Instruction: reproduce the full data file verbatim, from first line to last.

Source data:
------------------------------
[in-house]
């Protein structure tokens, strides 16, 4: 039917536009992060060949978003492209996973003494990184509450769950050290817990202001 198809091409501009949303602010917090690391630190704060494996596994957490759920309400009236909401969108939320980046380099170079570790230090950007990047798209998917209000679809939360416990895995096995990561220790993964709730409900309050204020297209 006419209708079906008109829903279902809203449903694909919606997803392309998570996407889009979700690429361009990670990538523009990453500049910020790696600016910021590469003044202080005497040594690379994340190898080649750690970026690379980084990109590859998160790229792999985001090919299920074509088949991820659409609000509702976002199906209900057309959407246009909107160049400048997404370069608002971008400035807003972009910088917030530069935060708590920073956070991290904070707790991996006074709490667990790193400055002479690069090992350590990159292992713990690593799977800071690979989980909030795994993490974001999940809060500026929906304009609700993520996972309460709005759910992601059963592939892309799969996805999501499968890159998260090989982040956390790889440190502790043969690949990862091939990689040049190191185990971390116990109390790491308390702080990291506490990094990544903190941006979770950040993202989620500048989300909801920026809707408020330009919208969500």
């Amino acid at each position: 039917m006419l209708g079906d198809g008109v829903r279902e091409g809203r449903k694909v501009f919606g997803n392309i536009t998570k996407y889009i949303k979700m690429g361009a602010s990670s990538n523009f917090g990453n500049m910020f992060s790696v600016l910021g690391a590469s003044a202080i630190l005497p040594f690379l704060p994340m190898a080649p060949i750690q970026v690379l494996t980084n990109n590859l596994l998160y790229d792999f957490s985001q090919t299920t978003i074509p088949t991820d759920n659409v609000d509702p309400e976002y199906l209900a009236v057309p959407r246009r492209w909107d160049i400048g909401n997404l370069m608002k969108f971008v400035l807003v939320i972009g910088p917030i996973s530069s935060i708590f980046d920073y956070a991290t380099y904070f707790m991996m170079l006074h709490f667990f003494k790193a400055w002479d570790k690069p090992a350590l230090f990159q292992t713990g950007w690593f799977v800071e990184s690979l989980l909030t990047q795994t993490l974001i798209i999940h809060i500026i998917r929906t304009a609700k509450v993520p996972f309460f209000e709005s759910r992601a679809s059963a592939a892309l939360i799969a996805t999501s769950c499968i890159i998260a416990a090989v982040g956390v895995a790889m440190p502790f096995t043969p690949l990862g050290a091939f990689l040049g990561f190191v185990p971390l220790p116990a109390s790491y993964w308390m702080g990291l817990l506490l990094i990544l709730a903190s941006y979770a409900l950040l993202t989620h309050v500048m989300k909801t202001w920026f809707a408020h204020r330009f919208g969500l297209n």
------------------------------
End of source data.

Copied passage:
[in-house]
């Protein structure tokens, strides 16, 4: 039917536009992060060949978003492209996973003494990184509450769950050290817990202001 198809091409501009949303602010917090690391630190704060494996596994957490759920309400009236909401969108939320980046380099170079570790230090950007990047798209998917209000679809939360416990895995096995990561220790993964709730409900309050204020297209 006419209708079906008109829903279902809203449903694909919606997803392309998570996407889009979700690429361009990670990538523009990453500049910020790696600016910021590469003044202080005497040594690379994340190898080649750690970026690379980084990109590859998160790229792999985001090919299920074509088949991820659409609000509702976002199906209900057309959407246009909107160049400048997404370069608002971008400035807003972009910088917030530069935060708590920073956070991290904070707790991996006074709490667990790193400055002479690069090992350590990159292992713990690593799977800071690979989980909030795994993490974001999940809060500026929906304009609700993520996972309460709005759910992601059963592939892309799969996805999501499968890159998260090989982040956390790889440190502790043969690949990862091939990689040049190191185990971390116990109390790491308390702080990291506490990094990544903190941006979770950040993202989620500048989300909801920026809707408020330009919208969500």
């Amino acid at each position: 039917m006419l209708g079906d198809g008109v829903r279902e091409g809203r449903k694909v501009f919606g997803n392309i536009t998570k996407y889009i949303k979700m690429g361009a602010s990670s990538n523009f917090g990453n500049m910020f992060s790696v600016l910021g690391a590469s003044a202080i630190l005497p040594f690379l704060p994340m190898a080649p060949i750690q970026v690379l494996t980084n990109n590859l596994l998160y790229d792999f957490s985001q090919t299920t978003i074509p088949t991820d759920n659409v609000d509702p309400e976002y199906l209900a009236v057309p959407r246009r492209w909107d160049i400048g909401n997404l370069m608002k969108f971008v400035l807003v939320i972009g910088p917030i996973s530069s935060i708590f980046d920073y956070a991290t380099y904070f707790m991996m170079l006074h709490f667990f003494k790193a400055w002479d570790k690069p090992a350590l230090f990159q292992t713990g950007w690593f799977v800071e990184s690979l989980l909030t990047q795994t993490l974001i798209i999940h809060i500026i998917r929906t304009a609700k509450v993520p996972f309460f209000e709005s759910r992601a679809s059963a592939a892309l939360i799969a996805t999501s769950c499968i890159i998260a416990a090989v982040g956390v895995a790889m440190p502790f096995t043969p690949l990862g050290a091939f990689l040049g990561f190191v185990p971390l220790p116990a109390s790491y993964w308390m702080g990291l817990l506490l990094i990544l709730a903190s941006y979770a409900l950040l993202t989620h309050v500048m989300k909801t202001w920026f809707a408020h204020r330009f919208g969500l297209n």